The Mexican government has been sending thousands of Central American asylum seekers back to their conflict-ridden countries where they fear persecution, a new Amnesty International report claims.
The report, based on a survey of nearly 500 people, said Mexico's National Migration Institute, INM, is violating the non-refoulement principle, an international law which bars a country to send back the asylum seekers in fear of persecution.
Nearly 40 percent of those detained were in violation of non-refoulement, Amnesty International said in its report, whereas 75 percent of those detained by the INM were not informed of their right to seek asylum in Mexico.
"These are heartbreaking stories of families, children, men and women fleeing from extreme violence in order to save their lives. Rather than providing them with the protection, they are entitled to, Mexico is unlawfully turning its back on these people in need," said Erika Guevara-Rosas, Americas Director at Amnesty International.
The report also cited a Honduran bus driver who was deported from Mexico and was killed three weeks after in his home country.
An asylum-seeker from Honduras divulged to Amnesty International that when he raised concern over his deportation to the Central American country, an INM agent responded saying, "Now that you’ve been detained, you’re screwed and you’re gonna get deported to your country."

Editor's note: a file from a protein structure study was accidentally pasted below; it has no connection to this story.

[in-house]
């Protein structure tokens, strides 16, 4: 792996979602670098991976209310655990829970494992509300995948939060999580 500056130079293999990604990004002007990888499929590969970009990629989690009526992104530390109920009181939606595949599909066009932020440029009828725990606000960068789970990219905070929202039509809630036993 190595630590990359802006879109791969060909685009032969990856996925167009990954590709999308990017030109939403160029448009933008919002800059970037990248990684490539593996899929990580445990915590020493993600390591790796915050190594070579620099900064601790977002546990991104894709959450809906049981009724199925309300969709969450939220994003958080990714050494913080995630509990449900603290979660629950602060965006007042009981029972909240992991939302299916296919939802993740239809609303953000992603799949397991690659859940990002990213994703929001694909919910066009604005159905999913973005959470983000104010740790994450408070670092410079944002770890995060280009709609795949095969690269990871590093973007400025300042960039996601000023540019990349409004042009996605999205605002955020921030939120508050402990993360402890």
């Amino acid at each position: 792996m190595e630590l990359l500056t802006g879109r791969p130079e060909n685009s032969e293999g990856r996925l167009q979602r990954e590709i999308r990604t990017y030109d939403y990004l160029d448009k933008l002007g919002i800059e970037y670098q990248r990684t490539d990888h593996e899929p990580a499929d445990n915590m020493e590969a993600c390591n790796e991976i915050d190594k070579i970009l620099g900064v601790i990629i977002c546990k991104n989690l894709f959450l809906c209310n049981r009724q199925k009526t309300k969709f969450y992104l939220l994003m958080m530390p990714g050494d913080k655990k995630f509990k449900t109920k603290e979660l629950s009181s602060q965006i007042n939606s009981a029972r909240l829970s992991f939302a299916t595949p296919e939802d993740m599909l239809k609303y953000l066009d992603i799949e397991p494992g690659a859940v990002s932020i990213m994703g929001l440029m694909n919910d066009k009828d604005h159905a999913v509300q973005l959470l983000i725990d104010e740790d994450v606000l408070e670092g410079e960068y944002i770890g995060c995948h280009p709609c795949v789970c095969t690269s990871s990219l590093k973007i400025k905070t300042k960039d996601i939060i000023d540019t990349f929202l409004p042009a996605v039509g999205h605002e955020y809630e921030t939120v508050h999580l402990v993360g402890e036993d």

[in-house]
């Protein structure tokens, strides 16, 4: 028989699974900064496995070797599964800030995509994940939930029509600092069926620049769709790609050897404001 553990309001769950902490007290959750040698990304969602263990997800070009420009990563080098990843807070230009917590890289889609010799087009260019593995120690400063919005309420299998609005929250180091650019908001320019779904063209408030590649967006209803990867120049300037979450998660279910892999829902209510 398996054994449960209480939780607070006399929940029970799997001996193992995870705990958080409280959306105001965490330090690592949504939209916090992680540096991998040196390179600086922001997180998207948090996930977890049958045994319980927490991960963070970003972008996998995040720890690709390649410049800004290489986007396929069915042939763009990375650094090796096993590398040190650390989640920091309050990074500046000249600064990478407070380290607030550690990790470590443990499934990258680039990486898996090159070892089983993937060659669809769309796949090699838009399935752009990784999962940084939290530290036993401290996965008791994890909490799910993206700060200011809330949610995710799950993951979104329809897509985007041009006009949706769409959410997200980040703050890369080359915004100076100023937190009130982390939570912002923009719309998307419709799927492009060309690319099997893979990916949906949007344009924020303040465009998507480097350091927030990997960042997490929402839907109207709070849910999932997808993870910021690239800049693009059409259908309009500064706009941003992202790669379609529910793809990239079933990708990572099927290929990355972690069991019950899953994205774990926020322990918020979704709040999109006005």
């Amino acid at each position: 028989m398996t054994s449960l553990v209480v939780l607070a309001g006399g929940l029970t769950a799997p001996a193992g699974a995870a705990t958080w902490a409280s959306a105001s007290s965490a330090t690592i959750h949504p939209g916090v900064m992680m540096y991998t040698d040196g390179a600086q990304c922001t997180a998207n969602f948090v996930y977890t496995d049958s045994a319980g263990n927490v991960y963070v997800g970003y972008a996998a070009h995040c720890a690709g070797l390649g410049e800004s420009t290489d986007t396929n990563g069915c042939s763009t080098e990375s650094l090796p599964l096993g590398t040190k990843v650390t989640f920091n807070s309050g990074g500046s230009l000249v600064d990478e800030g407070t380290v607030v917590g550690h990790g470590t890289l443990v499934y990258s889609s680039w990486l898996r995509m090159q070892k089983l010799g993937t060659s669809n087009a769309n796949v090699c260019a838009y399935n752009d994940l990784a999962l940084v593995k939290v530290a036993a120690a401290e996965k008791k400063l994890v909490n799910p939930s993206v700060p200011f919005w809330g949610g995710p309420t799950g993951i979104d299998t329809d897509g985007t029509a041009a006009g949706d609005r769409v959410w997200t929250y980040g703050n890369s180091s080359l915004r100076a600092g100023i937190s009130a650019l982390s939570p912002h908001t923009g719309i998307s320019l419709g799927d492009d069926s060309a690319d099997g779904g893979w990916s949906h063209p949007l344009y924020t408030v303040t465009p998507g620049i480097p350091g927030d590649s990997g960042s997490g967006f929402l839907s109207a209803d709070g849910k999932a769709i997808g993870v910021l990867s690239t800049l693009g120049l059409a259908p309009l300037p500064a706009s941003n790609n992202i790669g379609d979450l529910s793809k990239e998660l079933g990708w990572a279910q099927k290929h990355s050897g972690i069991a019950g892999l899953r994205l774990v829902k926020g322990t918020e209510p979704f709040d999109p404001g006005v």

"Other people told Amnesty International they were coerced into signing away their deportation against their will," the report mentioned.
INM said there was room for improvement, but denied forcing or tricking asylum-seekers into signing voluntary return papers, adding it distributes promotional materials, pamphlets and such at detention centers to inform migrants about their rights, the Associated Press reported.
In 2017, 14,596 people asked for asylum in Mexico, a 66 percent increase compared to 2016. Of those, only 1,907 requests were approved in 2017.
The 2017 increase could be attributed to the spike in asylum seekers from Venezuela, with a slight increase of about nine percent from El Salvador and Honduras.